The Czech media reported on Saturday that the Czech government has decided the European Union's embattled Lisbon Treaty does not clash with the Czech constitution, in an assessment that will be sent to the country's highest court. The centre-right coalition government, led by Prime Minister Mirek Topolánek, reached the conclusion at a cabinet meeting on Friday, Lidové noviny reported. At last week's EU summit, the Czech government was seen as a potential threat to the treaty’s ratification, after Irish voters rejected it in a referendum. All 27 EU member states must approve the document for it to enter into force. The media has reported that Alexandr Vondra, the European affairs minister and deputy prime minister, has confirmed the government’s conclusion.
Czech star Jaromír Jágr is reportedly weighing his options on his hockey future, although where he will play is undecided yet. He could continue with the New York Rangers in the NHL or play in the Russian Super League for Omsk, a team where he spent much of the 2004-2005 NHL lockout, or elsewhere. The New York Post reported on Friday that Jágr had been offered 35 million dollars for a three-year-contract. While not making a decision yet, the 36-year-old player, who can become an unrestricted free agent on Tuesday, has indicated he would like to play at last two more years abroad before returning to his original team Kladno in the Czech Republic.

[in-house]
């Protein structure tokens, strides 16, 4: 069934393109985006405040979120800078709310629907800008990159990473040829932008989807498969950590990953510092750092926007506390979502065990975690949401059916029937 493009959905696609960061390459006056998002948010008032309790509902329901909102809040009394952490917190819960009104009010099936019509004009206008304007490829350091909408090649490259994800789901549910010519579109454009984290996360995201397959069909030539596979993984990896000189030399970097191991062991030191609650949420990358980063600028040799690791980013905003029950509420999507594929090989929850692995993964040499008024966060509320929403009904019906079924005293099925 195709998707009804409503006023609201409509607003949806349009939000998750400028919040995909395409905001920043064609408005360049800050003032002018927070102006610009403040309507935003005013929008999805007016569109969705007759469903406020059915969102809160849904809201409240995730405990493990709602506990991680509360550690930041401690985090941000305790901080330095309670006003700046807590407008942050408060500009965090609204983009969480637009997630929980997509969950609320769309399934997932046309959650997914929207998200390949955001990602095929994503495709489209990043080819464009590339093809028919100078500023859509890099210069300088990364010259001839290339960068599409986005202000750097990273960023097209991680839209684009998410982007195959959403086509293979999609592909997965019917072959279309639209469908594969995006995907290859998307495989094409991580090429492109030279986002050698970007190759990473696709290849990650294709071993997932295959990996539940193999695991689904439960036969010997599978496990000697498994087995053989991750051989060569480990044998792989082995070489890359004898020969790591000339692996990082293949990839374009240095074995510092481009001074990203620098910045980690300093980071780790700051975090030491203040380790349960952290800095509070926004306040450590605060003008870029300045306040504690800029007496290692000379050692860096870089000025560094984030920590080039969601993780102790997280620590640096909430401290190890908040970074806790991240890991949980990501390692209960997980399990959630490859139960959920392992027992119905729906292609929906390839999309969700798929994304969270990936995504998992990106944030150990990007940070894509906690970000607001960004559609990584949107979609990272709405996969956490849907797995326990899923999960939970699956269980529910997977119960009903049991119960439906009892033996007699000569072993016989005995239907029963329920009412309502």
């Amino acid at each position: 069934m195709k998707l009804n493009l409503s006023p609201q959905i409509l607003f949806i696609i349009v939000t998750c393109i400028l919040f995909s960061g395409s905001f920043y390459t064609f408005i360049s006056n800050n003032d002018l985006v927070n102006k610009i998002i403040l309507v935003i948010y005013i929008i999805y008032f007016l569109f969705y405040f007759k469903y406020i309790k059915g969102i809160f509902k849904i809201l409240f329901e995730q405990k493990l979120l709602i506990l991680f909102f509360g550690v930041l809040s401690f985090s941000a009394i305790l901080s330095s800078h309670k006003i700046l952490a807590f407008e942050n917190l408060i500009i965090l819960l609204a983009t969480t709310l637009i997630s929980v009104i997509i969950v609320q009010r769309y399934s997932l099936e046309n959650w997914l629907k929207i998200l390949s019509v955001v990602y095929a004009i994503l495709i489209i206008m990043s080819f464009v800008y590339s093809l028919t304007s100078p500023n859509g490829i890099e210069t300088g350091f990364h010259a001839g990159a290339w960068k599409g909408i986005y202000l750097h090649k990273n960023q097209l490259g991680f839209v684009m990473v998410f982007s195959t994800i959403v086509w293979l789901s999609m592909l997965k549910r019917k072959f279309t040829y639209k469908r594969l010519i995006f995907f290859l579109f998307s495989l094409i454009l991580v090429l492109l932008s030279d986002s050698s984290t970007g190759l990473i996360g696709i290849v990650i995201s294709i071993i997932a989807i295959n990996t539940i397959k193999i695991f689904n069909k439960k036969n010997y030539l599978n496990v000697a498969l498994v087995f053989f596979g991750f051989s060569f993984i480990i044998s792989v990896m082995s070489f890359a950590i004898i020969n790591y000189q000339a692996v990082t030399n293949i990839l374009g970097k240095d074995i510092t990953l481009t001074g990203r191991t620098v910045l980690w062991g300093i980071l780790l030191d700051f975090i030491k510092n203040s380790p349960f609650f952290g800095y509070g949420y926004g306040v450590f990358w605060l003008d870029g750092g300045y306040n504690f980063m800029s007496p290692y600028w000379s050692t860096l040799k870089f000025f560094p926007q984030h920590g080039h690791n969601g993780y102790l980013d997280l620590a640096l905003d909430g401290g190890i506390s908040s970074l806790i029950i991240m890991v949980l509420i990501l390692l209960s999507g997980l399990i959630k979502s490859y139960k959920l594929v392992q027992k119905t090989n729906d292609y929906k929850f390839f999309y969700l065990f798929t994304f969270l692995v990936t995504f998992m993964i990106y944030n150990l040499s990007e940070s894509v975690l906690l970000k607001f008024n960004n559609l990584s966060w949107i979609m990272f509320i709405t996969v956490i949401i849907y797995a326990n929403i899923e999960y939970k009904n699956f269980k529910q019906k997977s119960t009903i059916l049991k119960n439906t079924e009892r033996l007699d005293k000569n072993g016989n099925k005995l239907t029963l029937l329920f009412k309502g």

The Czech government has approved a state budget deficit of 38.1 billion crowns (for an overall fiscal gap of 1.5 percent of GDP) for 2009, as it attempts to reign in spending and push further reforms. On Friday the Finance Minister Miroslav Kalousek called the proposal, which is the equivalent of around 2.5 billion US dollars, “ambitious”, stressing the proposed fiscal trajectory was a return to “civilised levels”. According to the minister, savings cuts across government ministries will be required, although spending in some sectors – such as education – is expected to go up. The 2009 budget plans on spending to drop to 1,053 billion crowns, down from 1,107.3 billion this year.
The police have shelved their investigation into an alleged bribery attempt of a Czech senator back in February during the country’s presidential election. Senator Josef Novotný, a member of the Independents/European Democrats, maintained he was offered a bribe of two million crowns if he voted for incumbent Václav Klaus. Mr Novotný voted for Mr Klaus’s opponent Jan Švejnar. A police spokesman said on Friday that officers had uncovered no evidence of wrongdoing. The senator, meanwhile, admitted earlier that he had no tangible proof, stressing the bribe had been offered person-to-person.
In related news, Czech schoolchildren and teachers have greeted the end of the school year: elementary and secondary schools around the country on Friday handed out final report cards ahead of the summer holidays. Some, such as an elementary school in Ostrava in the east of the country, teaching students in both Czech and English, handed out report cards with English comments. A 9-year-old pupil at the school told the Czech news agency she didn’t mind getting comments in English; she said she had gotten used to it.